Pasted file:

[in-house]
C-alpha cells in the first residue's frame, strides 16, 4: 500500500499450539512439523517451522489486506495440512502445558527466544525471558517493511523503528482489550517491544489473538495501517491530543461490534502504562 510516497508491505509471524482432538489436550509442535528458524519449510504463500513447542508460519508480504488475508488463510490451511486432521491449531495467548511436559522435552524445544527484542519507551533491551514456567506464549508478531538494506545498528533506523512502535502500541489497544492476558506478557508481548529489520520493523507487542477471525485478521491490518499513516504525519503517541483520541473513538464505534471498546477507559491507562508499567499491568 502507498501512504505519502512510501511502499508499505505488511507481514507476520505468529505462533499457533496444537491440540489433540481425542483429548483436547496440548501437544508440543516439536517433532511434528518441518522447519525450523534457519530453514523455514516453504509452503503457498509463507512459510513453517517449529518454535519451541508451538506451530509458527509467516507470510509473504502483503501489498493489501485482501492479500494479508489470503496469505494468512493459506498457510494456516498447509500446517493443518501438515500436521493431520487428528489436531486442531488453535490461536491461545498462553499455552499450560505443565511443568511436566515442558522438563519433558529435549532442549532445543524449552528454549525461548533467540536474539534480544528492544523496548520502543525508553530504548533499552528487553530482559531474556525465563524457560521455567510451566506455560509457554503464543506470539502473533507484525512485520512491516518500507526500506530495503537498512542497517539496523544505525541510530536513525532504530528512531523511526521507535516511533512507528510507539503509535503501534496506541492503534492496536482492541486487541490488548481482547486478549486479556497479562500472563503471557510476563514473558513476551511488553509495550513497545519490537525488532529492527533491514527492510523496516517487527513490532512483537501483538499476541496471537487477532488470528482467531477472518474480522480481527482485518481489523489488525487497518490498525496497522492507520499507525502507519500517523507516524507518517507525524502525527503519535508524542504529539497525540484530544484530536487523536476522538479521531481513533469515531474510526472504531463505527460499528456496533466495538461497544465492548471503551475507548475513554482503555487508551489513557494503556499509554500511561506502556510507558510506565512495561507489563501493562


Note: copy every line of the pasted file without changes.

[in-house]
C-alpha cells in the first residue's frame, strides 16, 4: 500500500499450539512439523517451522489486506495440512502445558527466544525471558517493511523503528482489550517491544489473538495501517491530543461490534502504562 510516497508491505509471524482432538489436550509442535528458524519449510504463500513447542508460519508480504488475508488463510490451511486432521491449531495467548511436559522435552524445544527484542519507551533491551514456567506464549508478531538494506545498528533506523512502535502500541489497544492476558506478557508481548529489520520493523507487542477471525485478521491490518499513516504525519503517541483520541473513538464505534471498546477507559491507562508499567499491568 502507498501512504505519502512510501511502499508499505505488511507481514507476520505468529505462533499457533496444537491440540489433540481425542483429548483436547496440548501437544508440543516439536517433532511434528518441518522447519525450523534457519530453514523455514516453504509452503503457498509463507512459510513453517517449529518454535519451541508451538506451530509458527509467516507470510509473504502483503501489498493489501485482501492479500494479508489470503496469505494468512493459506498457510494456516498447509500446517493443518501438515500436521493431520487428528489436531486442531488453535490461536491461545498462553499455552499450560505443565511443568511436566515442558522438563519433558529435549532442549532445543524449552528454549525461548533467540536474539534480544528492544523496548520502543525508553530504548533499552528487553530482559531474556525465563524457560521455567510451566506455560509457554503464543506470539502473533507484525512485520512491516518500507526500506530495503537498512542497517539496523544505525541510530536513525532504530528512531523511526521507535516511533512507528510507539503509535503501534496506541492503534492496536482492541486487541490488548481482547486478549486479556497479562500472563503471557510476563514473558513476551511488553509495550513497545519490537525488532529492527533491514527492510523496516517487527513490532512483537501483538499476541496471537487477532488470528482467531477472518474480522480481527482485518481489523489488525487497518490498525496497522492507520499507525502507519500517523507516524507518517507525524502525527503519535508524542504529539497525540484530544484530536487523536476522538479521531481513533469515531474510526472504531463505527460499528456496533466495538461497544465492548471503551475507548475513554482503555487508551489513557494503556499509554500511561506502556510507558510506565512495561507489563501493562